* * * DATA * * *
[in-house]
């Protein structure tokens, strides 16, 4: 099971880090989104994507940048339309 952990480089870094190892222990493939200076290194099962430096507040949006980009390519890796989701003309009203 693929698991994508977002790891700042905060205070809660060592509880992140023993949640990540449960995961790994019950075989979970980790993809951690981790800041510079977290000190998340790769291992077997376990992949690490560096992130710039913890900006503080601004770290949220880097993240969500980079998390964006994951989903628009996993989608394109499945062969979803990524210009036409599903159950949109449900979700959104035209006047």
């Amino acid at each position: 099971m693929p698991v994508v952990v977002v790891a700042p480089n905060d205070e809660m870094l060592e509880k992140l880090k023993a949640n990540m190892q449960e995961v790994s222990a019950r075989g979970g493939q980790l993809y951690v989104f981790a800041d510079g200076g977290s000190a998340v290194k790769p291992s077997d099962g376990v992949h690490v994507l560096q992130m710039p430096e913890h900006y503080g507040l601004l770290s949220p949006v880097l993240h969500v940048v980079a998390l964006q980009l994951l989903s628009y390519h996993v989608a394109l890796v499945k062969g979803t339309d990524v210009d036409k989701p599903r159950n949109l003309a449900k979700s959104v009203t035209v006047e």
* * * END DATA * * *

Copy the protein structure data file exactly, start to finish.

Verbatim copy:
[in-house]
């Protein structure tokens, strides 16, 4: 099971880090989104994507940048339309 952990480089870094190892222990493939200076290194099962430096507040949006980009390519890796989701003309009203 693929698991994508977002790891700042905060205070809660060592509880992140023993949640990540449960995961790994019950075989979970980790993809951690981790800041510079977290000190998340790769291992077997376990992949690490560096992130710039913890900006503080601004770290949220880097993240969500980079998390964006994951989903628009996993989608394109499945062969979803990524210009036409599903159950949109449900979700959104035209006047």
């Amino acid at each position: 099971m693929p698991v994508v952990v977002v790891a700042p480089n905060d205070e809660m870094l060592e509880k992140l880090k023993a949640n990540m190892q449960e995961v790994s222990a019950r075989g979970g493939q980790l993809y951690v989104f981790a800041d510079g200076g977290s000190a998340v290194k790769p291992s077997d099962g376990v992949h690490v994507l560096q992130m710039p430096e913890h900006y503080g507040l601004l770290s949220p949006v880097l993240h969500v940048v980079a998390l964006q980009l994951l989903s628009y390519h996993v989608a394109l890796v499945k062969g979803t339309d990524v210009d036409k989701p599903r159950n949109l003309a449900k979700s959104v009203t035209v006047e």